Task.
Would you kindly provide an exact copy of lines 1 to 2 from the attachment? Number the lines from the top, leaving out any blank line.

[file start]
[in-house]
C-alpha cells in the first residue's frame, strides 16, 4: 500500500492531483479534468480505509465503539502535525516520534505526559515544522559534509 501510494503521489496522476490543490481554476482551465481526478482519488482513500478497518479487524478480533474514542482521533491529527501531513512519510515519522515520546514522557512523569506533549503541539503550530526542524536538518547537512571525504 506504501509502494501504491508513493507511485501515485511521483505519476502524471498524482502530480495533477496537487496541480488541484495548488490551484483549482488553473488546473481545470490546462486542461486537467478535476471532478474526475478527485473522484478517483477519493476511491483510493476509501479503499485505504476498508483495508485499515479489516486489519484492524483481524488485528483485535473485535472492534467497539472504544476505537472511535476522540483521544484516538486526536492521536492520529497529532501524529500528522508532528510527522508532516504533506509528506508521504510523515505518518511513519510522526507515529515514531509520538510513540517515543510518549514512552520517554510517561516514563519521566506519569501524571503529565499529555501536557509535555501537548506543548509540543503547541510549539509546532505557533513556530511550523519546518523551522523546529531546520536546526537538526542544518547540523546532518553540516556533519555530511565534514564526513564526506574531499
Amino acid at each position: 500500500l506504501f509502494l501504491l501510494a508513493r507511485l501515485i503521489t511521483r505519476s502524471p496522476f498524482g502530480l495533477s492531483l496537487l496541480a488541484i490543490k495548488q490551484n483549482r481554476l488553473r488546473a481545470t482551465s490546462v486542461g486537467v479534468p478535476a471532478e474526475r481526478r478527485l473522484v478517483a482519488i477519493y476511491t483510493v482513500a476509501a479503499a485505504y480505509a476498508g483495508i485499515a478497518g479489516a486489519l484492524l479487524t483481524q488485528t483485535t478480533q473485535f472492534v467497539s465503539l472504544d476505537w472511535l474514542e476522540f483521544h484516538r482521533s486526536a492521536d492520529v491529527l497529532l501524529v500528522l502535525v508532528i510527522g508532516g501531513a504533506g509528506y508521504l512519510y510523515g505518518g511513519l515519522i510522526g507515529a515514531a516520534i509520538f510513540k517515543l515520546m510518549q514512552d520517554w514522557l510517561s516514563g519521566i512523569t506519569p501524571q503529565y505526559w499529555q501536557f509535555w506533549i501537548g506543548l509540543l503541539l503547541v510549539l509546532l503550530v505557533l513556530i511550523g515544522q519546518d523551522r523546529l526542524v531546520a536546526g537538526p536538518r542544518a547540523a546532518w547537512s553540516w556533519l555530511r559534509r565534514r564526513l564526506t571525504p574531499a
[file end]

[in-house]
C-alpha cells in the first residue's frame, strides 16, 4: 500500500492531483479534468480505509465503539502535525516520534505526559515544522559534509 501510494503521489496522476490543490481554476482551465481526478482519488482513500478497518479487524478480533474514542482521533491529527501531513512519510515519522515520546514522557512523569506533549503541539503550530526542524536538518547537512571525504 506504501509502494501504491508513493507511485501515485511521483505519476502524471498524482502530480495533477496537487496541480488541484495548488490551484483549482488553473488546473481545470490546462486542461486537467478535476471532478474526475478527485473522484478517483477519493476511491483510493476509501479503499485505504476498508483495508485499515479489516486489519484492524483481524488485528483485535473485535472492534467497539472504544476505537472511535476522540483521544484516538486526536492521536492520529497529532501524529500528522508532528510527522508532516504533506509528506508521504510523515505518518511513519510522526507515529515514531509520538510513540517515543510518549514512552520517554510517561516514563519521566506519569501524571503529565499529555501536557509535555501537548506543548509540543503547541510549539509546532505557533513556530511550523519546518523551522523546529531546520536546526537538526542544518547540523546532518553540516556533519555530511565534514564526513564526506574531499